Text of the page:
Recent movement behaviour guidelines prescribe the optimal time spent in physical activity, screen time, and sleep across a 24-hr period. The proportion of youth with visual impairments meeting 0, 1, 2, or all 3 of these 24 movement guidelines is unknown. The primary purpose of this observational, cross-sectional analysis was to examine the proportions of youth with visual impairments in the United States who partially or fully meet the physical activity, screen time, and sleep duration guidelines. A secondary purpose of this analysis was to examine whether demographic variables were associated with the odds of youth with visual impairments meeting these guidelines.
This study included 561 youth with visual impairments from the 2016 to 2017 National Survey of Children’s Health (NSCH). Accounting for the NSCH sampling plan, Complex Samples was used to estimate the prevalence of meeting 24-hr movement guidelines, and a multinomial logistic regression analysis was conducted to examine the odds ratio of guidelines met across different demographic factors.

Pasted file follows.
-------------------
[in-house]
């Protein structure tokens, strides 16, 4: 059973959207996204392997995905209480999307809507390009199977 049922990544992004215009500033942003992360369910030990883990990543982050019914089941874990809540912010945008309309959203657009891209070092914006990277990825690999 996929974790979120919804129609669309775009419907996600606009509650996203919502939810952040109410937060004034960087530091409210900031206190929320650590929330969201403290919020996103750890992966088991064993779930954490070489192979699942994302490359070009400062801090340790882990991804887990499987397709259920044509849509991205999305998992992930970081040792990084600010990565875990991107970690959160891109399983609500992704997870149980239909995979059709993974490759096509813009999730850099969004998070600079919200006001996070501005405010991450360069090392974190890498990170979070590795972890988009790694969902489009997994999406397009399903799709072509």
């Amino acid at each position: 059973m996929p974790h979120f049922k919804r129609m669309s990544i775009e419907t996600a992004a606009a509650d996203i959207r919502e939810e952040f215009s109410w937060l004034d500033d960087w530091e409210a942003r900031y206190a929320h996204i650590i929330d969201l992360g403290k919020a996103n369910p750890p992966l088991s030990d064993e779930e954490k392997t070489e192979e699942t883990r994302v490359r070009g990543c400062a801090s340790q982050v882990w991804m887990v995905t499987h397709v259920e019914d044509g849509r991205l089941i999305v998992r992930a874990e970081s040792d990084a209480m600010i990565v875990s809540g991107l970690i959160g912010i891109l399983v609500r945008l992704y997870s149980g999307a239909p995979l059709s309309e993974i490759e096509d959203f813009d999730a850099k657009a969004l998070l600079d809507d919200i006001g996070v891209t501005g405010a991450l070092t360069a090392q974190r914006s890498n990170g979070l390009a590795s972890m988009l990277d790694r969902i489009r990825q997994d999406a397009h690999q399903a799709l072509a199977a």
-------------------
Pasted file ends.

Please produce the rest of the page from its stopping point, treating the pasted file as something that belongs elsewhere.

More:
Of the participants in this study, 18.7%, 50.7%, and 73.2% met physical activity, sleep, and screen time guidelines, respectively. Just 5.8% of the sample met all three of the 24-hr movement guidelines, whereas 10.6% did not meet any of the three guidelines.
The proportion of the sample meeting of all three guidelines was low, thus depriving the majority of this population of the physiological and psychological health benefits of meeting each guideline. Moreover, the study identifies physical inactivity as a key risk factor that requires attention in this population.

© 2020 John Wiley & Sons Ltd.